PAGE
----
The Day Centre for Children with Developmental Disorders in Messolonghi, Greece
This paper describes the challenges in starting a service for the diagnosis of and intensive therapeutic intervention for children with autism in a provincial town in western Greece (Messolonghi). Personnel had to be trained, the community had to be educated to accept and use the new service, and stigma had to be dealt with. Currently, fully developed 10 years after the beginning of the effort, in any one week the Day Centre serves on average 35 children with autism and 20 children with specific language impairment. The treatment programme runs along behavioural lines and the results are presently encouraging. Of 32 children referred consecutively to the Centre, after 5 years eight (25%) were attending regular school classes without a diagnosis of autism and eight (25%) with milder symptoms were attending classes with academic assistance. The limited impact of the Centre on the wider community is discussed.
The Day Centre for Children with Developmental Disorders is a service for the diagnosis and treat- ment of pre-school-age children with severe developmental disorders. The main objective of the Centre has been the early diagnosis of these disorders and initiation of treatment without delay. The focus of the effort has been intervention for children with autism spectrum disorders, given the severity of these conditions and the poor prognosis in the absence of an early and intensive behavioural intervention. The programme also undertakes the assessment of and therapy for children with specific language impairment. The Centre is located in Messolonghi, a small provincial town in western Greece. It covers a wide geographical area since no similar facility exists in the surrounding regions. The service is provided free.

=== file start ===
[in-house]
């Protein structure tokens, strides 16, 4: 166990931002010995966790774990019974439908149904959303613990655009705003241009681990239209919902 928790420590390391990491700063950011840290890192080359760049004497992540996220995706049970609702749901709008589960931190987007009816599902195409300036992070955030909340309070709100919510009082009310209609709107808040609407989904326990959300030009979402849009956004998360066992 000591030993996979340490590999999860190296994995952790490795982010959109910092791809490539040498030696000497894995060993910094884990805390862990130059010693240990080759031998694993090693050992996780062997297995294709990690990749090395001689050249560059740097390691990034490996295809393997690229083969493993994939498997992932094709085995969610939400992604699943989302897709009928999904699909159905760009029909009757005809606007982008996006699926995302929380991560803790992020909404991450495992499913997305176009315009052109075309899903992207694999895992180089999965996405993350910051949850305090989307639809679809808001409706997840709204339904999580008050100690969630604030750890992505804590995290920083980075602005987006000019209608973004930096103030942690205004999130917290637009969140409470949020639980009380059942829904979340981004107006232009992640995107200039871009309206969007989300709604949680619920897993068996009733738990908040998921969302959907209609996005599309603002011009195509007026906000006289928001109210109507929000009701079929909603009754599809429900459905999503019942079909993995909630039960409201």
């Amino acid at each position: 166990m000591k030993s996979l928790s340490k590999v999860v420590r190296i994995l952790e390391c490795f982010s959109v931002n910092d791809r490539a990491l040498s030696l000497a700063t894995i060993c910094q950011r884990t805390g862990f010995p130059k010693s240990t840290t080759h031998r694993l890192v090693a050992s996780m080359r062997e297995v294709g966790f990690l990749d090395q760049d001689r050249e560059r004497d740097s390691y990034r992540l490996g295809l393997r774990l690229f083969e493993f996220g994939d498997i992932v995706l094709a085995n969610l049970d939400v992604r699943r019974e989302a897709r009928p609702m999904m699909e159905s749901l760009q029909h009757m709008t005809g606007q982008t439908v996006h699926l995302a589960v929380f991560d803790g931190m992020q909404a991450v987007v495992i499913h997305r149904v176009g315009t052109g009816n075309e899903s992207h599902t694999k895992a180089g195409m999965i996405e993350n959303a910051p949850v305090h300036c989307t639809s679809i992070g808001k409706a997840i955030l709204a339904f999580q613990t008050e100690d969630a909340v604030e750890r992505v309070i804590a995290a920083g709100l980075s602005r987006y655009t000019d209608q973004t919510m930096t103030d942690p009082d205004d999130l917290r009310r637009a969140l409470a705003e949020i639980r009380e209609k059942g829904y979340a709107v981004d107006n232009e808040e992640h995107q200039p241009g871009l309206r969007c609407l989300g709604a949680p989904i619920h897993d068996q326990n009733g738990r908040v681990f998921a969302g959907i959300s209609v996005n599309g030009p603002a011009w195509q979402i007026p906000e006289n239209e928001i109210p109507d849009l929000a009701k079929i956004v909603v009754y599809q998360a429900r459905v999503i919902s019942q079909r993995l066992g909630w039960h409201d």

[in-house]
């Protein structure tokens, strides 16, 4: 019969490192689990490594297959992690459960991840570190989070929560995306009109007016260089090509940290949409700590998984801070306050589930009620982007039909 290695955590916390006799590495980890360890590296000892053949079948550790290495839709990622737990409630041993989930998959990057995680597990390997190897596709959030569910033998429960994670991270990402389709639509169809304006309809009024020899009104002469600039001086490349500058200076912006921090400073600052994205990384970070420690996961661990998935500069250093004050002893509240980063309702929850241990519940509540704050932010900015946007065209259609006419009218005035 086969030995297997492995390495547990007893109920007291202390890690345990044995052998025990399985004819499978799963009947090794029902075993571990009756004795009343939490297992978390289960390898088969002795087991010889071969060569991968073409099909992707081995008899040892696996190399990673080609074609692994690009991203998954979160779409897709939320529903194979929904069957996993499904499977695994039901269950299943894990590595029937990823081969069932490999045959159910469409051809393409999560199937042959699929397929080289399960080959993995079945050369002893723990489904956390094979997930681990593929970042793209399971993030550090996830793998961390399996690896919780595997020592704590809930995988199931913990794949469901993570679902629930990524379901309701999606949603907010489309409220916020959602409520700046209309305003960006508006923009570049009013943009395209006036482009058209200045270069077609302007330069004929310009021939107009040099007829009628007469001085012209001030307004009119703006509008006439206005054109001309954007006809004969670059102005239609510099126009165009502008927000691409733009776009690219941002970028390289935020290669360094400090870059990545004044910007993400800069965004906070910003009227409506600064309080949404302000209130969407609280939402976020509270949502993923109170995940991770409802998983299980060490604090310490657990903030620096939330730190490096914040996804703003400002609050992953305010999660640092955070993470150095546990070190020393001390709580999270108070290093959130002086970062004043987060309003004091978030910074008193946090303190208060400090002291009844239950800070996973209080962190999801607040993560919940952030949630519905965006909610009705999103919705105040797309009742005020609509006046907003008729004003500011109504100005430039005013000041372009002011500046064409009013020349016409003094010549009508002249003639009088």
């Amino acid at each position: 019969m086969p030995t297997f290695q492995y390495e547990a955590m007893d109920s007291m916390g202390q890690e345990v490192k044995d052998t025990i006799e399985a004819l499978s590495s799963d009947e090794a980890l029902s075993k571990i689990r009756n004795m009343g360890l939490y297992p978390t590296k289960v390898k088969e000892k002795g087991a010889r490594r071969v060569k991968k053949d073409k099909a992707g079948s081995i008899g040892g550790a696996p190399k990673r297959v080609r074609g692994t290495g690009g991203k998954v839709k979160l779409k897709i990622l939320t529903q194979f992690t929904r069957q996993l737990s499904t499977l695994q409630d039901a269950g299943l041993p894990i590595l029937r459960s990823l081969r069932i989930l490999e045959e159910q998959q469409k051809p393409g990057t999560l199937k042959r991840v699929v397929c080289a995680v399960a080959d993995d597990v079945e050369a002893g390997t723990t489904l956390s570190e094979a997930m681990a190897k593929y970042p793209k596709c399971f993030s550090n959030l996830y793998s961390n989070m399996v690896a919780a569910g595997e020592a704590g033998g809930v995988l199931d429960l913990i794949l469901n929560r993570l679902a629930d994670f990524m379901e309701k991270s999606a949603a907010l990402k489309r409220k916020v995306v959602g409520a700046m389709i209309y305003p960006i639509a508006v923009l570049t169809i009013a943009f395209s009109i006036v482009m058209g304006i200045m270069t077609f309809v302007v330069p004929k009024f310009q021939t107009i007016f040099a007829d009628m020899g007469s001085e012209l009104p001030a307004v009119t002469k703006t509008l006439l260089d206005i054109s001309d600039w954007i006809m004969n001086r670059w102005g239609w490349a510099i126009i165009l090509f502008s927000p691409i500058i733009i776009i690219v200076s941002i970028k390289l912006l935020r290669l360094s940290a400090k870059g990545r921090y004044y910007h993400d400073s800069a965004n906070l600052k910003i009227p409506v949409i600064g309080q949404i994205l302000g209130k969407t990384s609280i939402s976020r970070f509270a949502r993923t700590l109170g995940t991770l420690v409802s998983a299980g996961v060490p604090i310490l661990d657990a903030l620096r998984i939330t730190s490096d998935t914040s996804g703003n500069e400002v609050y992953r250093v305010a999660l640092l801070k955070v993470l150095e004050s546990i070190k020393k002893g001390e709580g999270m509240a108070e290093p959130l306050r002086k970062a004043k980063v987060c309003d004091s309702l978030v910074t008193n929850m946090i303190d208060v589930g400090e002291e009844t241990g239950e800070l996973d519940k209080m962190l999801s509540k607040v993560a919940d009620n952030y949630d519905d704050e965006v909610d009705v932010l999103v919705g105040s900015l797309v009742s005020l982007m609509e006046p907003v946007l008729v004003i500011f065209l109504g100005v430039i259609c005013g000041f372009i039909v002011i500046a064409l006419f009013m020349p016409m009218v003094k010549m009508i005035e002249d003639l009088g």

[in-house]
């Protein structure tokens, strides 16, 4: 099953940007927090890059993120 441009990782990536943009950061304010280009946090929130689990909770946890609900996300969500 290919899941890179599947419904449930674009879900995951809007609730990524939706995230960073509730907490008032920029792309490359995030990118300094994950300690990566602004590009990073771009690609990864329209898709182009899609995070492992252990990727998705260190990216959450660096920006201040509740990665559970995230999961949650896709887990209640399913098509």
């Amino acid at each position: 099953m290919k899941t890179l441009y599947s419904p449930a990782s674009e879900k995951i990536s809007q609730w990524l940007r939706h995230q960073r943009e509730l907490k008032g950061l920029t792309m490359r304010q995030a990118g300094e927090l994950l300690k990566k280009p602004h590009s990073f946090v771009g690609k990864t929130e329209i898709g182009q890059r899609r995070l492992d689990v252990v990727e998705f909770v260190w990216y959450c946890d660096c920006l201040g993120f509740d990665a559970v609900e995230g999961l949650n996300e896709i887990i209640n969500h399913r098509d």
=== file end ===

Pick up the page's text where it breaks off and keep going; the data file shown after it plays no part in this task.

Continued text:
Setting up the Centre
The Centre was established through a private initia- tive and with the support of the local community, of professionals from Athens and of officials of the Ministry of Health, which supervises and supports it financially. Funds were also provided by a special programme supported by the European Union, particularly to renovate a large heritage building in the middle of the town to house the Centre. The Centre started to operate early in 2005.
Setting up the Centre presented substantial dif- ficulties. No specialist personnel could be found in this region of the country. The staff nevertheless were recruited locally. All were young people with
higher education but with no expertise in develop- mental disorders such as autism, with the exception of a speech therapist. Intensive effort was made to have all of them trained in special programmes in Athens. Systematic effort was also made for in- service training, often with invited experts. The gradual skills development, particularly within the framework of evidence-based practice, might be considered adequate.
As the Centre was about to offer a novel service, informing the local community was a priority. Using the local media and often with contacts in person, the staff informed key public figures about the existence of the Centre and the services it was going to offer. The information campaign addressed in particular 40 paediatricians practis- ing in the area and teachers at several nurseries and infant schools all over the province. This obvi- ously had an important effect, as it led to several referrals to the Centre. Initially, older children with autism, who had mostly been neglected, were referred, whereas those seen in recent years are typically aged 2–3 years. Obviously, the informa- tion campaign has had an impact, in that it has led to the referral of younger children.